Troilus and Cressida

Back to List of Characters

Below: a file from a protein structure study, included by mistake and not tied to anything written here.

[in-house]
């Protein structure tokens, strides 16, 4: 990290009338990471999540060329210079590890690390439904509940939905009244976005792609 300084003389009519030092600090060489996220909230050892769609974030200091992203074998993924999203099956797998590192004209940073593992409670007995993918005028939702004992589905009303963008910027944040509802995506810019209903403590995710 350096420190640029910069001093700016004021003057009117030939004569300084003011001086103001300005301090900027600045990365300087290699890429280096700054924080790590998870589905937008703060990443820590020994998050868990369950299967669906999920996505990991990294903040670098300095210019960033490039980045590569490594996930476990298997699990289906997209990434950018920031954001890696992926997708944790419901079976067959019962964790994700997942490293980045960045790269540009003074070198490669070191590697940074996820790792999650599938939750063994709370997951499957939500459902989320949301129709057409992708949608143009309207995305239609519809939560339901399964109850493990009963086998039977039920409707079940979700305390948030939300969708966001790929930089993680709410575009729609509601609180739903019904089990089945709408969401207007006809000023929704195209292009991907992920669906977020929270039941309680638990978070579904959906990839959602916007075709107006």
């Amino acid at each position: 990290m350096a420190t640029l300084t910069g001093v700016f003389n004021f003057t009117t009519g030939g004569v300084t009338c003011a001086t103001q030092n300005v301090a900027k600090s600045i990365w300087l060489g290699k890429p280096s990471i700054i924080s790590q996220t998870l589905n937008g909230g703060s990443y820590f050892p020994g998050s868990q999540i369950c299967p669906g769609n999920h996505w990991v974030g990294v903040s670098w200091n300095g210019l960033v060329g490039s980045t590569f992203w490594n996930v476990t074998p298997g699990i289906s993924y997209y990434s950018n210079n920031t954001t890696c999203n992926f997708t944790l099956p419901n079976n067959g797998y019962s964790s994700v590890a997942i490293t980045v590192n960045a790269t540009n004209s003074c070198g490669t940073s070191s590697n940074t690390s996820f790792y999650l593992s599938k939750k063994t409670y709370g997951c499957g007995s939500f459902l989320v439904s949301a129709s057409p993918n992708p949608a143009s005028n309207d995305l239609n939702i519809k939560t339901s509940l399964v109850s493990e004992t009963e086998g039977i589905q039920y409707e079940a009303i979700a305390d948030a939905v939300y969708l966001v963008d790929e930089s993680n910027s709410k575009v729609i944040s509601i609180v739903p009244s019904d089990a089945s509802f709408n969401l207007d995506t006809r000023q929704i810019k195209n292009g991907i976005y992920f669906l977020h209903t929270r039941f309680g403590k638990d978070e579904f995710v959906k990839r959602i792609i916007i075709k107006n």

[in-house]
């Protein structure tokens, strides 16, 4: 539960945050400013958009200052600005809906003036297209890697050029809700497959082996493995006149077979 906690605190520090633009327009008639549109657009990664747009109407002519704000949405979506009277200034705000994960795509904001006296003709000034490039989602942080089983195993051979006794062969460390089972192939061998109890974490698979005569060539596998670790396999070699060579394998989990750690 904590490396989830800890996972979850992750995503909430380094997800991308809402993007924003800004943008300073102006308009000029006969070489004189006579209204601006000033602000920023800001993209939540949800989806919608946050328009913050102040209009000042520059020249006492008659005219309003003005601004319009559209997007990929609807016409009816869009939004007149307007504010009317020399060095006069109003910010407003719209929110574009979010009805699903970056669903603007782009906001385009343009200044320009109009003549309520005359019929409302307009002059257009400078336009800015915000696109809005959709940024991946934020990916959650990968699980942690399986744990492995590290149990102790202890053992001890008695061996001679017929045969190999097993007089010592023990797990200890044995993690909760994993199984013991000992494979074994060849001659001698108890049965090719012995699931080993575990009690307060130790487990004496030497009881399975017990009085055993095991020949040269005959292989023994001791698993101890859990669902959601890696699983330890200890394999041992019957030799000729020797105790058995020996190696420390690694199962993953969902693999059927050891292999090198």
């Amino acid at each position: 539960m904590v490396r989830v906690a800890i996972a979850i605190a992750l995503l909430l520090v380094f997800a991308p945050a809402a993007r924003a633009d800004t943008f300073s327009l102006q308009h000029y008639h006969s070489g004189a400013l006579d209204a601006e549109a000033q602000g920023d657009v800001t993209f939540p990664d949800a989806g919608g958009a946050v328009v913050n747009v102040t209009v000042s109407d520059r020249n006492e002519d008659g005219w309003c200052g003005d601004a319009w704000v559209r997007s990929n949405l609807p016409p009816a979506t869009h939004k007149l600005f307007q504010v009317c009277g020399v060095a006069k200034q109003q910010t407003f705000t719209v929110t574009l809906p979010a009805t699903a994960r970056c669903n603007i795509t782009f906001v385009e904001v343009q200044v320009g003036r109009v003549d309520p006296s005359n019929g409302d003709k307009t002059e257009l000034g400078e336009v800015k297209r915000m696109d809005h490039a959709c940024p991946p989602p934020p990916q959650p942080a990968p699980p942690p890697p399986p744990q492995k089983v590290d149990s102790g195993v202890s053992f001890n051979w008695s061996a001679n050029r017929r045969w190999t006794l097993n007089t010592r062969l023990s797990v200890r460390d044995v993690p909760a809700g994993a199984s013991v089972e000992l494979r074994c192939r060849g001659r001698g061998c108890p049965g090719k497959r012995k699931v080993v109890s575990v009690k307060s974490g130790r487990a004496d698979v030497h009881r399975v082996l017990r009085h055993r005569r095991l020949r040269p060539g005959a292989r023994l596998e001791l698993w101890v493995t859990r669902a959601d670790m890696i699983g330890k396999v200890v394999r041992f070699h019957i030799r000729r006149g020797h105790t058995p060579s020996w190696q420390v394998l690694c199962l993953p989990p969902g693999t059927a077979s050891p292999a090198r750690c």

Andromache is a character in William Shakespeare's play Troilus and Cressida. She is a Trojan princess and the wife of Hector, a prominent warrior and leader of the Trojan army. Andromache's character serves as a symbol of loyalty, love, and the tragic consequences of war. In the play, Andromache is depicted as a devoted wife and mother. She deeply loves her husband and son, Astyanax, and is devastated by the ongoing war between the Greeks and Trojans. Despite the chaos and destruction surrounding her, Andromache remains steadfast in her loyalty to Hector and the Trojan cause. Andromache's loyalty and love for Hector are highlighted in Act IV, Scene V, where she pleads with him not to return to the battlefield. She fears for his safety and the possibility of losing him, as she has already lost many loved ones in the war. This scene showcases Andromache's strength and determination to protect her family, even in the face of imminent danger. One of the most poignant moments involving Andromache occurs in Act V, Scene II, where she mourns the loss of her husband. In this scene, she expresses her grief and despair over Hector's death, lamenting the tragic consequences of war. Andromache's sorrow serves as a stark reminder of the human cost of conflict and the devastating impact it has on families and individuals. Andromache's character also provides a contrasting perspective to the other female characters in the play, such as Cressida and Helen. While Cressida and Helen are often portrayed as manipulative and morally ambiguous, Andromache represents a more virtuous and honorable figure. Her unwavering loyalty and love for her family set her apart from the other female characters and showcase her moral integrity. In conclusion, Andromache is a complex and compelling character in Troilus and Cressida. Her unwavering loyalty, love, and tragic circumstances make her a symbol of the devastating consequences of war. Shakespeare's portrayal of Andromache serves as a reminder of the human cost of conflict and the enduring power of love and loyalty.